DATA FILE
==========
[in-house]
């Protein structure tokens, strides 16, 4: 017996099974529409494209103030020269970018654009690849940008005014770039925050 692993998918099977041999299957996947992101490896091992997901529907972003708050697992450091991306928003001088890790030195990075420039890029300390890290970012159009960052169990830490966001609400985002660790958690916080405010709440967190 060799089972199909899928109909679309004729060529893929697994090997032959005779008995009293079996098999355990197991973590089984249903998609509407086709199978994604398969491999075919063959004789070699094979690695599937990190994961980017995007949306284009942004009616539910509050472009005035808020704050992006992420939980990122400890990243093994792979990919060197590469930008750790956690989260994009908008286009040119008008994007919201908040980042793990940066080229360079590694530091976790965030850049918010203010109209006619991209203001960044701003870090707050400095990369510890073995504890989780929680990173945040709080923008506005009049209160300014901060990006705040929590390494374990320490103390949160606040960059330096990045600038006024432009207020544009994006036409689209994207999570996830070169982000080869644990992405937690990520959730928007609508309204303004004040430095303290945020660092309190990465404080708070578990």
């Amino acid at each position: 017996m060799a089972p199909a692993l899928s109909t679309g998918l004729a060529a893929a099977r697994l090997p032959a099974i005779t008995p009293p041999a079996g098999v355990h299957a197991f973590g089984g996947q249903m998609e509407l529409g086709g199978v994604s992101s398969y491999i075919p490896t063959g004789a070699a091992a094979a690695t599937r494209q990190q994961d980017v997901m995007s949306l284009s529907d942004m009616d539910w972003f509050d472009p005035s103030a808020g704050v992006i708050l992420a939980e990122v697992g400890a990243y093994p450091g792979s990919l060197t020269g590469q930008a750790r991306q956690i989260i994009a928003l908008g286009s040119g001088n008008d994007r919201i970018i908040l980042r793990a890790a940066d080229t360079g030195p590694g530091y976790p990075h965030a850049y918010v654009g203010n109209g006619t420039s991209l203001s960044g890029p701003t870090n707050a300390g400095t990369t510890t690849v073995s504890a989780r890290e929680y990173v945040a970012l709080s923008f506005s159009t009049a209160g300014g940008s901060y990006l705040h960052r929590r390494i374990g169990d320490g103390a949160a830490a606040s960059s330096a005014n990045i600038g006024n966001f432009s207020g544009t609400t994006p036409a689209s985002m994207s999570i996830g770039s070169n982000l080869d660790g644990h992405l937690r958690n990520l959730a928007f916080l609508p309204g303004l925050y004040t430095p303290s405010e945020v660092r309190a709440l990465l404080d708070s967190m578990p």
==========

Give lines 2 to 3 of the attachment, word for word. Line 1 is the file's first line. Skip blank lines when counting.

């Protein structure tokens, strides 16, 4: 017996099974529409494209103030020269970018654009690849940008005014770039925050 692993998918099977041999299957996947992101490896091992997901529907972003708050697992450091991306928003001088890790030195990075420039890029300390890290970012159009960052169990830490966001609400985002660790958690916080405010709440967190 060799089972199909899928109909679309004729060529893929697994090997032959005779008995009293079996098999355990197991973590089984249903998609509407086709199978994604398969491999075919063959004789070699094979690695599937990190994961980017995007949306284009942004009616539910509050472009005035808020704050992006992420939980990122400890990243093994792979990919060197590469930008750790956690989260994009908008286009040119008008994007919201908040980042793990940066080229360079590694530091976790965030850049918010203010109209006619991209203001960044701003870090707050400095990369510890073995504890989780929680990173945040709080923008506005009049209160300014901060990006705040929590390494374990320490103390949160606040960059330096990045600038006024432009207020544009994006036409689209994207999570996830070169982000080869644990992405937690990520959730928007609508309204303004004040430095303290945020660092309190990465404080708070578990």
């Amino acid at each position: 017996m060799a089972p199909a692993l899928s109909t679309g998918l004729a060529a893929a099977r697994l090997p032959a099974i005779t008995p009293p041999a079996g098999v355990h299957a197991f973590g089984g996947q249903m998609e509407l529409g086709g199978v994604s992101s398969y491999i075919p490896t063959g004789a070699a091992a094979a690695t599937r494209q990190q994961d980017v997901m995007s949306l284009s529907d942004m009616d539910w972003f509050d472009p005035s103030a808020g704050v992006i708050l992420a939980e990122v697992g400890a990243y093994p450091g792979s990919l060197t020269g590469q930008a750790r991306q956690i989260i994009a928003l908008g286009s040119g001088n008008d994007r919201i970018i908040l980042r793990a890790a940066d080229t360079g030195p590694g530091y976790p990075h965030a850049y918010v654009g203010n109209g006619t420039s991209l203001s960044g890029p701003t870090n707050a300390g400095t990369t510890t690849v073995s504890a989780r890290e929680y990173v945040a970012l709080s923008f506005s159009t009049a209160g300014g940008s901060y990006l705040h960052r929590r390494i374990g169990d320490g103390a949160a830490a606040s960059s330096a005014n990045i600038g006024n966001f432009s207020g544009t609400t994006p036409a689209s985002m994207s999570i996830g770039s070169n982000l080869d660790g644990h992405l937690r958690n990520l959730a928007f916080l609508p309204g303004l925050y004040t430095p303290s405010e945020v660092r309190a709440l990465l404080d708070s967190m578990p």